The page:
You can find the evidence you seek on my two current websites. One is WordPress-hosted with shroudofturinwithoutallthehype in the title, with some 300 or more postings these last five years with much hands-on experimentation. My initial research was posted to my sciencebuzz site (Blogger-hosted), which still gets the occasional posting on the Shroud, but much else besides (Stonehenge, Silbury Hill, a wide range of chemical/biochemical/biomedical topics etc).

So I'm not the innocent abroad you seem to have assumed... Why make these assumptions about newcomers - or returnees- to this site? Being a newbie here does not necessarily make one a newbie on the topics addressed. (Speaking of which, I'm pleased to see the post-James Randi site labelling one as "New Blood" instead of the previous "Student"!
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Old 22nd February 2017, 05:37 PM   #51
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Originally Posted by meccanoman View Post
You can find the evidence you seek on my two current websites. One is WordPress-hosted with shroudofturinwithoutallthehype in the title, with some 300 or more postings these last five years with much hands-on experimentation. My initial research was posted to my sciencebuzz site (Blogger-hosted), which still gets the occasional posting on the Shroud, but much else besides (Stonehenge, Silbury Hill, a wide range of chemical/biochemical/biomedical topics etc).

So I'm not the innocent abroad you seem to have assumed... Why make these assumptions about newcomers - or returnees- to this site? Being a newbie here does not necessarily make one a newbie on the topics addressed. (Speaking of which, I'm pleased to see the post-James Randi site labelling one as "New Blood" instead of the previous "Student"!
Ah. Clickbait.

TY

No evidence to post here, then?

Oh, well.

(BTW, "Student" will come--just wait)
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Old 22nd February 2017, 08:38 PM   #52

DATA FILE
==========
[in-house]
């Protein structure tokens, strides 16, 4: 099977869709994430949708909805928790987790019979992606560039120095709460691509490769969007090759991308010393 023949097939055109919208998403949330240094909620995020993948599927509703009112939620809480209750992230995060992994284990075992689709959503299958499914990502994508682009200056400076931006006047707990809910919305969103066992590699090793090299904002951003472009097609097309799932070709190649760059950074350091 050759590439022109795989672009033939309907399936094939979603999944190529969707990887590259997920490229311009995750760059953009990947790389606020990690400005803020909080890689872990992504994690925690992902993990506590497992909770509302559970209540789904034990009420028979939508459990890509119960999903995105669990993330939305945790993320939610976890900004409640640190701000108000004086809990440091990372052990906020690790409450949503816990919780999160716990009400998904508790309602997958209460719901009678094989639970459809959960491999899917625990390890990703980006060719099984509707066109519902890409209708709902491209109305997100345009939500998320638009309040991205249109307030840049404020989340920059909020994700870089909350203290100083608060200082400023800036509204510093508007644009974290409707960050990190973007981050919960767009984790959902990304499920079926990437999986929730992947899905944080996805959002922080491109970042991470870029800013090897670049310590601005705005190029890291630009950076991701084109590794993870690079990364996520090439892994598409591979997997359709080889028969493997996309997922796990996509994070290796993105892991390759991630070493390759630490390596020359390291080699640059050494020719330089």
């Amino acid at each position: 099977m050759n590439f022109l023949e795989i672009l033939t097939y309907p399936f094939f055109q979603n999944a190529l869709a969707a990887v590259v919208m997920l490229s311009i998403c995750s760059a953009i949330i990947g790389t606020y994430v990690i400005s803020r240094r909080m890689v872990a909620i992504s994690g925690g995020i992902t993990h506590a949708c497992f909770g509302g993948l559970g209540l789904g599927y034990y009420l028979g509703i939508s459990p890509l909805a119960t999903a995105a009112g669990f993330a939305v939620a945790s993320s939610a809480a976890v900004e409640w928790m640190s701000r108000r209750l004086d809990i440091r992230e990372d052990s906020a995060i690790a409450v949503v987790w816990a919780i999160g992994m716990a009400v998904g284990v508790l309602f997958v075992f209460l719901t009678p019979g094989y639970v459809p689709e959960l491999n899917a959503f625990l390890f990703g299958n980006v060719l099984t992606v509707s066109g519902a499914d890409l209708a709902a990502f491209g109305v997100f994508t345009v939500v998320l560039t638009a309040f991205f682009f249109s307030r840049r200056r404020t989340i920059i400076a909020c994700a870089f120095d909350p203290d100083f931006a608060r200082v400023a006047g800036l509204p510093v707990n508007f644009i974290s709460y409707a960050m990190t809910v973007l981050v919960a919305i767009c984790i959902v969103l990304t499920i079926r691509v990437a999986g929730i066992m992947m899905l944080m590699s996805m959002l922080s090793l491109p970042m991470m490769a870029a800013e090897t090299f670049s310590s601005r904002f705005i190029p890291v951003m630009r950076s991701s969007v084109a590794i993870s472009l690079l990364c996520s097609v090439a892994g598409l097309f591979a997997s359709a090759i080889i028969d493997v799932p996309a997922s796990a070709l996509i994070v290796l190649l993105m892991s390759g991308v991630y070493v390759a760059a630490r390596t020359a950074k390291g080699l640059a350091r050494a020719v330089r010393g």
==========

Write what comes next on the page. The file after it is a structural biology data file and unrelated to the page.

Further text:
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Originally Posted by meccanoman View Post
You have to look at the context in which my comment was made. It was NOT about expecting folk here to take everything I say on trust. It was about another commentator signalling he was not prepared to take what I say seriously unless I could show specialist qualifications in the subjects he listed.

What I say is this: if he or anyone else doubts what I say, then kindly challenge me to back up my words with additional evidence (which I may or may not have - if the latter I will say so). Don't, repeat DON'T ask me to volunteer the nature of my specialist qualifications. I would never ask that of others here, and wish to be given the same right to privacy re my education and career background.

State your position unambiguously, or risk being misunderstood.
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Old 22nd February 2017, 08:53 PM   #53
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Originally Posted by meccanoman View Post
[...] I believe the image comprises melanoidins, i.e. high molecular condensation products formed by Maillard browning reactions between reducing sugars and amino groups. There are affinities too with the ideas of STURP's Raymond Rogers, but again, important differences too.
I can't wait to hear your arguments re the Maillard reactions.

Ray Rogers left this life as a discredited chemist. His Kitchen Chemistry was *****.
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Old 22nd February 2017, 11:47 PM   #54
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Originally Posted by John Jones View Post
I can't wait to hear your arguments re the Maillard reactions.

Ray Rogers left this life as a discredited chemist. His Kitchen Chemistry was *****.
The current Model 10 this Shroud investigator/real time internet reporter proposed some 18 months ago is absurdly simple in principle (it's the details at the atomic and molecular level that are unknown, though that would not have bothered the medieval fabricators of the Shroud).